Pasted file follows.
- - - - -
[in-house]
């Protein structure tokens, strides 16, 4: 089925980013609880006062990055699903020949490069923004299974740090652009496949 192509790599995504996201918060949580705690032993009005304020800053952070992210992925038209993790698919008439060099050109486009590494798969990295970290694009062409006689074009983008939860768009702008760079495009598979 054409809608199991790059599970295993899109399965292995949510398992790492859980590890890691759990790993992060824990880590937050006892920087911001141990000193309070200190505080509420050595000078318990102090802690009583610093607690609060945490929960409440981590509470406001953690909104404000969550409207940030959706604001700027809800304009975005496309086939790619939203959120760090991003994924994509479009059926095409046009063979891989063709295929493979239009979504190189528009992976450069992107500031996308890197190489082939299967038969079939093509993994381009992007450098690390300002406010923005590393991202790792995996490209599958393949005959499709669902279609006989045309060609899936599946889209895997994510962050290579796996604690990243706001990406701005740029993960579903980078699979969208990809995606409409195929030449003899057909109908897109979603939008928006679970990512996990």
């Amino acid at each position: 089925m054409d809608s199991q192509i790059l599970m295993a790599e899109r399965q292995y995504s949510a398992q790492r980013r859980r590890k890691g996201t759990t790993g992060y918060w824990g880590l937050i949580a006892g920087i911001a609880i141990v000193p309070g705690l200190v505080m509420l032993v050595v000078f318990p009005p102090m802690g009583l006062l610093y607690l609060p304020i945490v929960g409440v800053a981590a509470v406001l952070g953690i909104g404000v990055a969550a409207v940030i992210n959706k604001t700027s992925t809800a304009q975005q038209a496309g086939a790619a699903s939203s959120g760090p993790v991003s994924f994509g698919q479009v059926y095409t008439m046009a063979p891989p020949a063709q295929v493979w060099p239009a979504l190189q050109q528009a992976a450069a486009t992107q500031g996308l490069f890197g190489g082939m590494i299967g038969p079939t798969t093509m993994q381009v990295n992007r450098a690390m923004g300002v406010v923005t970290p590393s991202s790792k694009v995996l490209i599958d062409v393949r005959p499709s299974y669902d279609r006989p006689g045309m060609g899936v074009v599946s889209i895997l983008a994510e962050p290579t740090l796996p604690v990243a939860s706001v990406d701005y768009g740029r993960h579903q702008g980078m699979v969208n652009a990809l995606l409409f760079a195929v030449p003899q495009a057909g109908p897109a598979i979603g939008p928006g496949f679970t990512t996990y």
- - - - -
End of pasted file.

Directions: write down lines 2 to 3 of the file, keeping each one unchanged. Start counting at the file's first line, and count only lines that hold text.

């Protein structure tokens, strides 16, 4: 089925980013609880006062990055699903020949490069923004299974740090652009496949 192509790599995504996201918060949580705690032993009005304020800053952070992210992925038209993790698919008439060099050109486009590494798969990295970290694009062409006689074009983008939860768009702008760079495009598979 054409809608199991790059599970295993899109399965292995949510398992790492859980590890890691759990790993992060824990880590937050006892920087911001141990000193309070200190505080509420050595000078318990102090802690009583610093607690609060945490929960409440981590509470406001953690909104404000969550409207940030959706604001700027809800304009975005496309086939790619939203959120760090991003994924994509479009059926095409046009063979891989063709295929493979239009979504190189528009992976450069992107500031996308890197190489082939299967038969079939093509993994381009992007450098690390300002406010923005590393991202790792995996490209599958393949005959499709669902279609006989045309060609899936599946889209895997994510962050290579796996604690990243706001990406701005740029993960579903980078699979969208990809995606409409195929030449003899057909109908897109979603939008928006679970990512996990």
């Amino acid at each position: 089925m054409d809608s199991q192509i790059l599970m295993a790599e899109r399965q292995y995504s949510a398992q790492r980013r859980r590890k890691g996201t759990t790993g992060y918060w824990g880590l937050i949580a006892g920087i911001a609880i141990v000193p309070g705690l200190v505080m509420l032993v050595v000078f318990p009005p102090m802690g009583l006062l610093y607690l609060p304020i945490v929960g409440v800053a981590a509470v406001l952070g953690i909104g404000v990055a969550a409207v940030i992210n959706k604001t700027s992925t809800a304009q975005q038209a496309g086939a790619a699903s939203s959120g760090p993790v991003s994924f994509g698919q479009v059926y095409t008439m046009a063979p891989p020949a063709q295929v493979w060099p239009a979504l190189q050109q528009a992976a450069a486009t992107q500031g996308l490069f890197g190489g082939m590494i299967g038969p079939t798969t093509m993994q381009v990295n992007r450098a690390m923004g300002v406010v923005t970290p590393s991202s790792k694009v995996l490209i599958d062409v393949r005959p499709s299974y669902d279609r006989p006689g045309m060609g899936v074009v599946s889209i895997l983008a994510e962050p290579t740090l796996p604690v990243a939860s706001v990406d701005y768009g740029r993960h579903q702008g980078m699979v969208n652009a990809l995606l409409f760079a195929v030449p003899q495009a057909g109908p897109a598979i979603g939008p928006g496949f679970t990512t996990y």